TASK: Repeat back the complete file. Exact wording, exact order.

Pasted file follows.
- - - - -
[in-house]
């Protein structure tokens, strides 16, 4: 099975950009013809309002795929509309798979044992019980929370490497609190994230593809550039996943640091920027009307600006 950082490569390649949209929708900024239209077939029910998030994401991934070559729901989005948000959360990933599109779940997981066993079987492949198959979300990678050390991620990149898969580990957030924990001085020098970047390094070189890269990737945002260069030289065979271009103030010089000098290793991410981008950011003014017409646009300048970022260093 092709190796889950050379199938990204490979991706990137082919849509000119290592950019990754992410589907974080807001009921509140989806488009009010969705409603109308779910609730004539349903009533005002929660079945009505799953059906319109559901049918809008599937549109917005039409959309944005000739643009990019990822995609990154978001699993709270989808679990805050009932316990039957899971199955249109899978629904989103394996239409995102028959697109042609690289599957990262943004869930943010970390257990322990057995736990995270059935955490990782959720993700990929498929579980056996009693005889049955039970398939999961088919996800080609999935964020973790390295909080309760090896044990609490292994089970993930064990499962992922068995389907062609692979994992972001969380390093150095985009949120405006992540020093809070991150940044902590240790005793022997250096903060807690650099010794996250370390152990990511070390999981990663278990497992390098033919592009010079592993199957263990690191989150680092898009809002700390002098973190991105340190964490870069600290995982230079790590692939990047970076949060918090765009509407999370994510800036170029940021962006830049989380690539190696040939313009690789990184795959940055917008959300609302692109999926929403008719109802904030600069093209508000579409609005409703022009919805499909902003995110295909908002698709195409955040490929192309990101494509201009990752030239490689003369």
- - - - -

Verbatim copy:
[in-house]
């Protein structure tokens, strides 16, 4: 099975950009013809309002795929509309798979044992019980929370490497609190994230593809550039996943640091920027009307600006 950082490569390649949209929708900024239209077939029910998030994401991934070559729901989005948000959360990933599109779940997981066993079987492949198959979300990678050390991620990149898969580990957030924990001085020098970047390094070189890269990737945002260069030289065979271009103030010089000098290793991410981008950011003014017409646009300048970022260093 092709190796889950050379199938990204490979991706990137082919849509000119290592950019990754992410589907974080807001009921509140989806488009009010969705409603109308779910609730004539349903009533005002929660079945009505799953059906319109559901049918809008599937549109917005039409959309944005000739643009990019990822995609990154978001699993709270989808679990805050009932316990039957899971199955249109899978629904989103394996239409995102028959697109042609690289599957990262943004869930943010970390257990322990057995736990995270059935955490990782959720993700990929498929579980056996009693005889049955039970398939999961088919996800080609999935964020973790390295909080309760090896044990609490292994089970993930064990499962992922068995389907062609692979994992972001969380390093150095985009949120405006992540020093809070991150940044902590240790005793022997250096903060807690650099010794996250370390152990990511070390999981990663278990497992390098033919592009010079592993199957263990690191989150680092898009809002700390002098973190991105340190964490870069600290995982230079790590692939990047970076949060918090765009509407999370994510800036170029940021962006830049989380690539190696040939313009690789990184795959940055917008959300609302692109999926929403008719109802904030600069093209508000579409609005409703022009919805499909902003995110295909908002698709195409955040490929192309990101494509201009990752030239490689003369």